Away from the bright lights and hubbub of Virginia’s gubernatorial race, the commonwealth’s new redistricting commission is going about its task of redrawing the district boundaries for the General Assembly. It’s supposed to have drafts ready by Oct. 10.
I have been skeptical of the commission’s ability to meaningfully change Virginia’s political culture, and Democratic state Sen. George Barker of Fairfax’s recent move to make sure he wasn’t redistricted out of a job is a case in point. Fortunately, and in the commission’s favor, Barker’s self-interested move happened in the full light of day rather than a political consultant’s office.
That’s good, and we should expect even more transparency as the commission continues its job of drawing new boundaries in time for the 2023 elections.
Wait — 2023? What about the elections this November? That’s the story no one in Capitol Square really wants to talk about.
This year’s House of Delegates races — primaries and the general — are being run in districts drawn using 2010 census data. That’s a constitutional problem. And state lawmakers have known about it for months.
Only Del. Lee Carter, D-Manassas, has pushed the issue. In April, Carter sent a letter to Attorney General Mark Herring, a Democrat, asking for a “formal opinion” on the “constitutionality of the 2021 elections for the House of Delegates being conducted under electoral districts established in 2011.”
Herring, who is running for re-election, has issued no such opinion, which doesn’t square with his legal responsibilities to do so.
Why the cold shoulder? A possible answer comes from Marcus Simon, D-Fairfax, a redistricting commission member, who in March said, “Everybody’s taken the conservative approach; the less said, the better.”
And when Virginia’s political class decides it’s above the law, that’s when the public interest lawyers, voting rights groups and others concerned about democracy leap into action. So far, though, the only one doing so is my friend and former writing partner, Paul Goldman.
Goldman is suing Democratic Gov. Ralph Northam and the State Board of Elections in U.S. District Court, alleging Northam and the Board of Elections knew exactly what they were doing in ignoring the constitutional requirements and hoped no one would notice, and, if they did, would shift the blame to the Census Bureau and the coronavirus for delaying the data.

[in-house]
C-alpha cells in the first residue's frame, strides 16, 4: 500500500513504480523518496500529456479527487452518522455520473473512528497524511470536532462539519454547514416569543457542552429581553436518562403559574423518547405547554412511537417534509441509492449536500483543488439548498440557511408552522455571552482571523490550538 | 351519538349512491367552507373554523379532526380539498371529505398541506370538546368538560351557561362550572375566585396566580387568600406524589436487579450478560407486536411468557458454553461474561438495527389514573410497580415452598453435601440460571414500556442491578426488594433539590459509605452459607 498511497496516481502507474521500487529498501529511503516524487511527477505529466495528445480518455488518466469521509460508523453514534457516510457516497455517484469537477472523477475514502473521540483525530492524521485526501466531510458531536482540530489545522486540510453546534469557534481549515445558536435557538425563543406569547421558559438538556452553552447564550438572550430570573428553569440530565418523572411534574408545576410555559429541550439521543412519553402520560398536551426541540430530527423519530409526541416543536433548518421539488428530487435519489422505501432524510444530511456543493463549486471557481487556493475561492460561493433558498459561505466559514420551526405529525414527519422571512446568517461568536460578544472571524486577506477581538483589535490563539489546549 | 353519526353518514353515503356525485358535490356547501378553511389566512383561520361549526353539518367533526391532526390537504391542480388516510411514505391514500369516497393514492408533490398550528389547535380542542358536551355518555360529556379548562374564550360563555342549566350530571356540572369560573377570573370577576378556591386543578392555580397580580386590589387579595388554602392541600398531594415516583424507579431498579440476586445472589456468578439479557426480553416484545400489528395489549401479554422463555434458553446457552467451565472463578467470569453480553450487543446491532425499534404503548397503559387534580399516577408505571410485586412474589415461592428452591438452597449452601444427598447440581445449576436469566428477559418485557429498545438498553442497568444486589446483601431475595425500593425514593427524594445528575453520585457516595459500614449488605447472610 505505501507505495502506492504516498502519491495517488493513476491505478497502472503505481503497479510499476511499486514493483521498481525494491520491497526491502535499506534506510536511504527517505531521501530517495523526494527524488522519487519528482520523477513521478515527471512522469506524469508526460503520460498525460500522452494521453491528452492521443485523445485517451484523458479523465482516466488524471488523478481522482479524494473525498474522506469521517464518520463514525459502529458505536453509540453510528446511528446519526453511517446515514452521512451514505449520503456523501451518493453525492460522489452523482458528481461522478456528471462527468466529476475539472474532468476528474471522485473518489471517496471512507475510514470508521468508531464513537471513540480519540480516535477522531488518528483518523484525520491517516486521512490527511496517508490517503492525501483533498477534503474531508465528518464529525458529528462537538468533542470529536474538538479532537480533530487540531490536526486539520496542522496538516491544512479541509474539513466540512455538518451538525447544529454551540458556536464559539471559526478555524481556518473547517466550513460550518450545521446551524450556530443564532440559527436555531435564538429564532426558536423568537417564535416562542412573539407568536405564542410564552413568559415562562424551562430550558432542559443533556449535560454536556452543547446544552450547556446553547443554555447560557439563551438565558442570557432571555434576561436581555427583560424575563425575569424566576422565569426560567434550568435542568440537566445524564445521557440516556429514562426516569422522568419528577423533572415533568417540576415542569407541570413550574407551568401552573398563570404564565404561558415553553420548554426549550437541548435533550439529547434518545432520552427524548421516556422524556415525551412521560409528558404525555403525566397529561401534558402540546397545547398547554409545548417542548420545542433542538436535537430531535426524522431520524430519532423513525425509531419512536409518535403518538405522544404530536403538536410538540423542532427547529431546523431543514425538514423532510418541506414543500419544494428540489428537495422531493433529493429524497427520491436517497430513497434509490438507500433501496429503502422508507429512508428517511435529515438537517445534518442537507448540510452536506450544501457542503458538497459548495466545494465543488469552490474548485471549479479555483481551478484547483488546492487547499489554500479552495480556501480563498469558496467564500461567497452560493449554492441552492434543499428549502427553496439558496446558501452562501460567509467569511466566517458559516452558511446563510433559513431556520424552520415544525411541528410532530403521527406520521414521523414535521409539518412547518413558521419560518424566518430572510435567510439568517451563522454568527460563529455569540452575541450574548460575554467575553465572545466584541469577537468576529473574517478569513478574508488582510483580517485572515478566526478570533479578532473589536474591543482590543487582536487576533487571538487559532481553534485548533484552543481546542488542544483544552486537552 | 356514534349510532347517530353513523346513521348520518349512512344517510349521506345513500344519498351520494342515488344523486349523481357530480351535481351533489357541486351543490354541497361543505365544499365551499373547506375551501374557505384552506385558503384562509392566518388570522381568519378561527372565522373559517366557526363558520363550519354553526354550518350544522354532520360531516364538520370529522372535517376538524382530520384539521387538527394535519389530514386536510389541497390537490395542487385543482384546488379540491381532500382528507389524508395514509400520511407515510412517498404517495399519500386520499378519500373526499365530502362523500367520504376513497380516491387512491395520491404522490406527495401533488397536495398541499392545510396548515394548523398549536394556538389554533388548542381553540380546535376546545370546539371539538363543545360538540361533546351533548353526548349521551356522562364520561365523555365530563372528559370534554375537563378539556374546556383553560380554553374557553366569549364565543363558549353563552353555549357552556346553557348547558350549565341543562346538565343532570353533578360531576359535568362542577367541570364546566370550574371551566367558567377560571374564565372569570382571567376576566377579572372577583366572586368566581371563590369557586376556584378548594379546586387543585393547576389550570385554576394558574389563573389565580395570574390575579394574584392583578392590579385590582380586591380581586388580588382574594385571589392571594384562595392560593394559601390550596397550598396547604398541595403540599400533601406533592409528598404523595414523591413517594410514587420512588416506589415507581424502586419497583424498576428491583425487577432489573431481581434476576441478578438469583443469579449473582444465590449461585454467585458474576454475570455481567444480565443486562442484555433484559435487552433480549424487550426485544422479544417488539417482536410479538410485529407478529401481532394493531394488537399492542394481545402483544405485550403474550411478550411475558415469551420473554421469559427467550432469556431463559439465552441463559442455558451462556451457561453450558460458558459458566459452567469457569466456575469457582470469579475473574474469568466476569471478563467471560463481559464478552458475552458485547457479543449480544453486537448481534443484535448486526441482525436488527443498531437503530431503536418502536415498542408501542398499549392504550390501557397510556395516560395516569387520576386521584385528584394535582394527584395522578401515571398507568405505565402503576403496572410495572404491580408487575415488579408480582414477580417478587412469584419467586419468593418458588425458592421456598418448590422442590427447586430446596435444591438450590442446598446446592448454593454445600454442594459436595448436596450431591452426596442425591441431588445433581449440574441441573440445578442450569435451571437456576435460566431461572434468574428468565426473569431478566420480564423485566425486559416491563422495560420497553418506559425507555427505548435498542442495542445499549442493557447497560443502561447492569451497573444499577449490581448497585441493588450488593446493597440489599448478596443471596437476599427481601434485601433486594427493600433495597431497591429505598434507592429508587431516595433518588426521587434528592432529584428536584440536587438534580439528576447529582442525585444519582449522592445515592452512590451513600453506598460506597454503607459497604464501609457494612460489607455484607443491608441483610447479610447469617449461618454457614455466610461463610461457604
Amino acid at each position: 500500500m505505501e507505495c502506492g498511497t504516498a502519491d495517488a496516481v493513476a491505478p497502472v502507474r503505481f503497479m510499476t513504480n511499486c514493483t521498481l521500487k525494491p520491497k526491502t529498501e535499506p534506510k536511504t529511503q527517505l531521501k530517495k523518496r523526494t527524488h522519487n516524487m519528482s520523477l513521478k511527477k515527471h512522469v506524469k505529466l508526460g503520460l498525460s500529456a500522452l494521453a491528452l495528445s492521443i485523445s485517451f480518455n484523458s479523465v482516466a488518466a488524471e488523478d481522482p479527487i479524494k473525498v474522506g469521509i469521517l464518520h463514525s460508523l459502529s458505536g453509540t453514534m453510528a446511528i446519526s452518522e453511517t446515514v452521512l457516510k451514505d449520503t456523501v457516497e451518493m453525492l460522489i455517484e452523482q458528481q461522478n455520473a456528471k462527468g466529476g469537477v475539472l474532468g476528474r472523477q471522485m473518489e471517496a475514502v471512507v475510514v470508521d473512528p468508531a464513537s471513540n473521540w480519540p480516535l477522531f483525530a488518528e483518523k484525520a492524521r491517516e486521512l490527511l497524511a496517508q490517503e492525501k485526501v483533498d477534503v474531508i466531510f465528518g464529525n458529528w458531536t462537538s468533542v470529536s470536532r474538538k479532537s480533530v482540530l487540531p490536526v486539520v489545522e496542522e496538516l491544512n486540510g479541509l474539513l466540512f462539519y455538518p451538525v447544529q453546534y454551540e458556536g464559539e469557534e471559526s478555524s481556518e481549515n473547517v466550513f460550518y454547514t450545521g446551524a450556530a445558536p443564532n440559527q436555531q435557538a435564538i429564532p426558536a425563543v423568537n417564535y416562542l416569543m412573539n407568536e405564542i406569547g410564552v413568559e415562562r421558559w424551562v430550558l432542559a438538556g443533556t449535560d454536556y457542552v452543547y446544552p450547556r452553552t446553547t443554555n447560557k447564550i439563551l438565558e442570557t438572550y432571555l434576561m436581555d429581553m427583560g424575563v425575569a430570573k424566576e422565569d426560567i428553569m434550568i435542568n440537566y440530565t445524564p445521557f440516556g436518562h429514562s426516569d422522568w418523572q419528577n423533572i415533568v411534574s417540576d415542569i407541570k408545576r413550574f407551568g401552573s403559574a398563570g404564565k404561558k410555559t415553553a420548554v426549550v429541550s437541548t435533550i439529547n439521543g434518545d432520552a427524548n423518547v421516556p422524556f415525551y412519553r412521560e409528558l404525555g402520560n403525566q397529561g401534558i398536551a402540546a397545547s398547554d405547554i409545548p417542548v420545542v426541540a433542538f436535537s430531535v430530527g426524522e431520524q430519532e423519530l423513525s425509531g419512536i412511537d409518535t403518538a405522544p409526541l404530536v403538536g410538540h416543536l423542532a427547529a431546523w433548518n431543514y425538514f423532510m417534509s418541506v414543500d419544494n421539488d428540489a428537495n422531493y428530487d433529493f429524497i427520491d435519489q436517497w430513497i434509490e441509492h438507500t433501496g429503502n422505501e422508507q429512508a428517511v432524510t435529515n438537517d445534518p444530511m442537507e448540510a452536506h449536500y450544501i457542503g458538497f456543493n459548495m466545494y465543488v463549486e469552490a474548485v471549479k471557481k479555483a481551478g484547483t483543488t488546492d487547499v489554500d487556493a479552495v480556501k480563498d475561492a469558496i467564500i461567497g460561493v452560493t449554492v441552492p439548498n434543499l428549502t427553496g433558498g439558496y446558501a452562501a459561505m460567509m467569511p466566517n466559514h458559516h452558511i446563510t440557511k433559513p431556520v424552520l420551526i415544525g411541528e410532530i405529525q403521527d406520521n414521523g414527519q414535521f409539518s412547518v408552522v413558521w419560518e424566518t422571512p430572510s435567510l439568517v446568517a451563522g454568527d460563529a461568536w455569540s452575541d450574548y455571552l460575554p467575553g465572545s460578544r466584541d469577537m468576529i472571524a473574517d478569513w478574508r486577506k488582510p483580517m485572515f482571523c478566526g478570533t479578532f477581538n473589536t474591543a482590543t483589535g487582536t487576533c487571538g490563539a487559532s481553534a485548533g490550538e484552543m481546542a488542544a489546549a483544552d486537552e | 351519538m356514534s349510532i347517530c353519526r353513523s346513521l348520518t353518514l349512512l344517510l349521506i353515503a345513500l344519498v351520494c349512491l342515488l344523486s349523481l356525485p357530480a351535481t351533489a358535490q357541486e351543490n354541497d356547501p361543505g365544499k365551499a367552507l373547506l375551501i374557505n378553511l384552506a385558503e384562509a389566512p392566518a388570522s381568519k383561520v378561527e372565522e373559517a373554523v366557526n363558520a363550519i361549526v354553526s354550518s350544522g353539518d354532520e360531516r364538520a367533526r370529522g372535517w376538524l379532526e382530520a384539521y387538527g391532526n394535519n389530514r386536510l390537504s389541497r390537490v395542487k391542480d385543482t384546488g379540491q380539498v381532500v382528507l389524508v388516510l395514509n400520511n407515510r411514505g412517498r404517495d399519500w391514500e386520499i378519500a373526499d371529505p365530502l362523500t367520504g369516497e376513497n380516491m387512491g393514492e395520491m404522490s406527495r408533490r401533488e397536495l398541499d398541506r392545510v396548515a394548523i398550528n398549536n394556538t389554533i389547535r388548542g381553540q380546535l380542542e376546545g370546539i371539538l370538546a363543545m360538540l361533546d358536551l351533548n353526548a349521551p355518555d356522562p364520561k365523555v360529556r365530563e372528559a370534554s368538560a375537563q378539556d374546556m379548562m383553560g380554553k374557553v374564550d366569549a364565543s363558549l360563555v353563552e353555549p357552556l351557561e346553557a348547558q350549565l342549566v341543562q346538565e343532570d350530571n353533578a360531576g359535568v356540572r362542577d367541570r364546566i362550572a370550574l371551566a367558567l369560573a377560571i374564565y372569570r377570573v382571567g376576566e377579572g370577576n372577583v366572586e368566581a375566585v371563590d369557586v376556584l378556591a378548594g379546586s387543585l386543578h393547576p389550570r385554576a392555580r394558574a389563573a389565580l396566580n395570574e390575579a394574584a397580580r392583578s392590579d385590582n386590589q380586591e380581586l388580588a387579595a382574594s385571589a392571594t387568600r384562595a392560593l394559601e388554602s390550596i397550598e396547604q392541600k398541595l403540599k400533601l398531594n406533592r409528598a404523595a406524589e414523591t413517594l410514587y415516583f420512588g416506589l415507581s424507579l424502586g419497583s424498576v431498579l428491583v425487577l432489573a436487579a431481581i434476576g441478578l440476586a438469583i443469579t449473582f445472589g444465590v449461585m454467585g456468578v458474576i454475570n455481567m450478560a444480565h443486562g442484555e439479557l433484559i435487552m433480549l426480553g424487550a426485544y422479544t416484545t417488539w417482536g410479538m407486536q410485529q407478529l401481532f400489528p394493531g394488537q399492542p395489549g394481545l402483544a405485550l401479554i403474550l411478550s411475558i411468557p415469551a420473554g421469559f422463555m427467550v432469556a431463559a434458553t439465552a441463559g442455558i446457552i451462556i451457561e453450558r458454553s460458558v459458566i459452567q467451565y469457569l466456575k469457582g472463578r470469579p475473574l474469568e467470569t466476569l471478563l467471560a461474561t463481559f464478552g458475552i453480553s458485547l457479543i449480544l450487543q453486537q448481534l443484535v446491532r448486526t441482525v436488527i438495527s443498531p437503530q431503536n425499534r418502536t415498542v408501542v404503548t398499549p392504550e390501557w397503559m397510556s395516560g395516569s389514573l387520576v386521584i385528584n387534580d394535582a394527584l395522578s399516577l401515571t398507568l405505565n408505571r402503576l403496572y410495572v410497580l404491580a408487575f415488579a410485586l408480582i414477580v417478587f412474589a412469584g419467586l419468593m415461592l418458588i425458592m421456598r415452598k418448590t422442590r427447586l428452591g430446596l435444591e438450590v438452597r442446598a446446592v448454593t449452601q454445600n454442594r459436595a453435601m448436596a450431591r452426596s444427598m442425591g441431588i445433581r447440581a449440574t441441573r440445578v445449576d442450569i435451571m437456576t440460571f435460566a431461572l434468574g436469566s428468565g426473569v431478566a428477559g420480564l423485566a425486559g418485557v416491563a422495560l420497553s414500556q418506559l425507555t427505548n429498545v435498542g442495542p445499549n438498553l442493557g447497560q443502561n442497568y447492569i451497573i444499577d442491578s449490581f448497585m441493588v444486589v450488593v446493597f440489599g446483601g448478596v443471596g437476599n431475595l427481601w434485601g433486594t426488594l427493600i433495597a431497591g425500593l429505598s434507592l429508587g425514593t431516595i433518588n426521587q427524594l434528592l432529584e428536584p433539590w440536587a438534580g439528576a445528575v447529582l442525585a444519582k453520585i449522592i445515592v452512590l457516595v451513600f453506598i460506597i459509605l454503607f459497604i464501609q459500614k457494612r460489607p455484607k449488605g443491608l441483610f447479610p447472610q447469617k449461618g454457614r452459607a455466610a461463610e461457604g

It might even have worked had Goldman not been on the case and brought a federal court’s attention to 1981’s Cosner v. Dalton. In that case, a three-judge panel ruled that the General Assembly’s redistricting plan was illegal, and its remedy was to require the state to hold House elections in 1981, as scheduled and under the old boundaries for a single-year term. Elections would be held again in 1982 under new, legal maps, for another one-year term, and again in 1983 for full, two-year terms.
The cynic would say House incumbents don’t want to do any of that this time because they might face primaries in 2022 or, worse, lose in new districts. Barker’s incumbent-protection effort clearly demonstrated that attitude. And the Senate isn’t up for election until 2023.
As for the rest of the political class, it’s all a big win. Republicans will benefit from running in districts they drew in 2011 that do not reflect the population shifts away from their rural bases and toward Northern and central Virginia. And Democratic incumbents won’t have to work nearly as hard to get reelected.
Unless someone — Northam, a state legislator, a redistricting committee member — asks Herring to answer the question put to him in April or petitions a court to ask for guidance on what to do, Virginia’s politicians may be openly and consciously violating the constitution and court precedent for their political benefit.
Somewhere, the ghost of Harry Byrd is smiling at his political descendants’ ability to keep voters ignorant and docile. Meanwhile, the shade of Henry Howell, who fought to keep the big boys honest, is howling for justice.
Norman Leahy’s column is syndicated by The Washington Post.